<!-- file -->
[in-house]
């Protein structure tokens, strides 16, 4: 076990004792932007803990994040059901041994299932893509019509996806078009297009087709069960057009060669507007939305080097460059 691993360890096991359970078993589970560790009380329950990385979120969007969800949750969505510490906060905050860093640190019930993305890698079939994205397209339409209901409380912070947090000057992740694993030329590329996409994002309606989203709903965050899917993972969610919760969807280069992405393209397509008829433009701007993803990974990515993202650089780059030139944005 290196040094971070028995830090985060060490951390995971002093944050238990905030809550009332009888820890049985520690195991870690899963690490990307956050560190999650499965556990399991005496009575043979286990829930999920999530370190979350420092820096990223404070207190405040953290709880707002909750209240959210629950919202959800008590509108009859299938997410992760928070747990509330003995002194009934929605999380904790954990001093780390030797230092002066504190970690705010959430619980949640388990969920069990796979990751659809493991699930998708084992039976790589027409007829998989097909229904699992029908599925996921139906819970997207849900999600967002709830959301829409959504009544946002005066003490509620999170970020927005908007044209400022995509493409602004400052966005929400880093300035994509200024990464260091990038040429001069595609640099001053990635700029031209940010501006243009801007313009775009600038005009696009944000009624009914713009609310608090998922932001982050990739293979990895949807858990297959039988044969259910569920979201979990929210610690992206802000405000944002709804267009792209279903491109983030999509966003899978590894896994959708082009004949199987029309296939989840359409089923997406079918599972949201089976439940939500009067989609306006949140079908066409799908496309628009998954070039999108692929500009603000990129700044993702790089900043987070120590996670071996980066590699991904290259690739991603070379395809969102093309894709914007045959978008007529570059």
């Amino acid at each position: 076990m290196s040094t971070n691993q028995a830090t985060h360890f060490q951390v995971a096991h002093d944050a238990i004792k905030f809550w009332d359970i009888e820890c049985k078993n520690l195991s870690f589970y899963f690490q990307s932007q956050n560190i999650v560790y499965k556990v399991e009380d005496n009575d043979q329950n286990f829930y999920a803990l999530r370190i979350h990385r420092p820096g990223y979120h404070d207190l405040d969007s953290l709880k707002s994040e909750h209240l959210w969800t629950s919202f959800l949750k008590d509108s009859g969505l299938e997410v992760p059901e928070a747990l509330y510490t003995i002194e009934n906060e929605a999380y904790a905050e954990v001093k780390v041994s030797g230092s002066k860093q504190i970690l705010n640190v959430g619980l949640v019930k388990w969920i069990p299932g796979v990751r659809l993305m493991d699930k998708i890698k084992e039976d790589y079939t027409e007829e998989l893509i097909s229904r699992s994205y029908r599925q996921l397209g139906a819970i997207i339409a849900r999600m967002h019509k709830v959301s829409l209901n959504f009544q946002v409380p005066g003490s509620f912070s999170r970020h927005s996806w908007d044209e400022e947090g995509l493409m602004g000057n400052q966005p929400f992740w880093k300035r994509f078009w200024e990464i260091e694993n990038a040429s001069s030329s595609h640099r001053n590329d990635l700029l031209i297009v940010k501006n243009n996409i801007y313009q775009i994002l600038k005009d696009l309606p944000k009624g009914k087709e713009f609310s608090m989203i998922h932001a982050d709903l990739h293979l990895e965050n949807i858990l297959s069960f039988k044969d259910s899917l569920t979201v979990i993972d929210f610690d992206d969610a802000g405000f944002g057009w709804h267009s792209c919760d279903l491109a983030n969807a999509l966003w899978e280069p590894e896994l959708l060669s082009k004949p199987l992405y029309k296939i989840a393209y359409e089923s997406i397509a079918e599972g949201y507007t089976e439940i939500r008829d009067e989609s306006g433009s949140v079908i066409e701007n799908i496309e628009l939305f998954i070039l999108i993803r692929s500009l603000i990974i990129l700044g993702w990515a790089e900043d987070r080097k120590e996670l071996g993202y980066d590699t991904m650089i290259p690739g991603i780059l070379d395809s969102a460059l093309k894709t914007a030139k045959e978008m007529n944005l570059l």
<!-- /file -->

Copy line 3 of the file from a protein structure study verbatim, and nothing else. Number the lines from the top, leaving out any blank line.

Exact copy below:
């Amino acid at each position: 076990m290196s040094t971070n691993q028995a830090t985060h360890f060490q951390v995971a096991h002093d944050a238990i004792k905030f809550w009332d359970i009888e820890c049985k078993n520690l195991s870690f589970y899963f690490q990307s932007q956050n560190i999650v560790y499965k556990v399991e009380d005496n009575d043979q329950n286990f829930y999920a803990l999530r370190i979350h990385r420092p820096g990223y979120h404070d207190l405040d969007s953290l709880k707002s994040e909750h209240l959210w969800t629950s919202f959800l949750k008590d509108s009859g969505l299938e997410v992760p059901e928070a747990l509330y510490t003995i002194e009934n906060e929605a999380y904790a905050e954990v001093k780390v041994s030797g230092s002066k860093q504190i970690l705010n640190v959430g619980l949640v019930k388990w969920i069990p299932g796979v990751r659809l993305m493991d699930k998708i890698k084992e039976d790589y079939t027409e007829e998989l893509i097909s229904r699992s994205y029908r599925q996921l397209g139906a819970i997207i339409a849900r999600m967002h019509k709830v959301s829409l209901n959504f009544q946002v409380p005066g003490s509620f912070s999170r970020h927005s996806w908007d044209e400022e947090g995509l493409m602004g000057n400052q966005p929400f992740w880093k300035r994509f078009w200024e990464i260091e694993n990038a040429s001069s030329s595609h640099r001053n590329d990635l700029l031209i297009v940010k501006n243009n996409i801007y313009q775009i994002l600038k005009d696009l309606p944000k009624g009914k087709e713009f609310s608090m989203i998922h932001a982050d709903l990739h293979l990895e965050n949807i858990l297959s069960f039988k044969d259910s899917l569920t979201v979990i993972d929210f610690d992206d969610a802000g405000f944002g057009w709804h267009s792209c919760d279903l491109a983030n969807a999509l966003w899978e280069p590894e896994l959708l060669s082009k004949p199987l992405y029309k296939i989840a393209y359409e089923s997406i397509a079918e599972g949201y507007t089976e439940i939500r008829d009067e989609s306006g433009s949140v079908i066409e701007n799908i496309e628009l939305f998954i070039l999108i993803r692929s500009l603000i990974i990129l700044g993702w990515a790089e900043d987070r080097k120590e996670l071996g993202y980066d590699t991904m650089i290259p690739g991603i780059l070379d395809s969102a460059l093309k894709t914007a030139k045959e978008m007529n944005l570059l």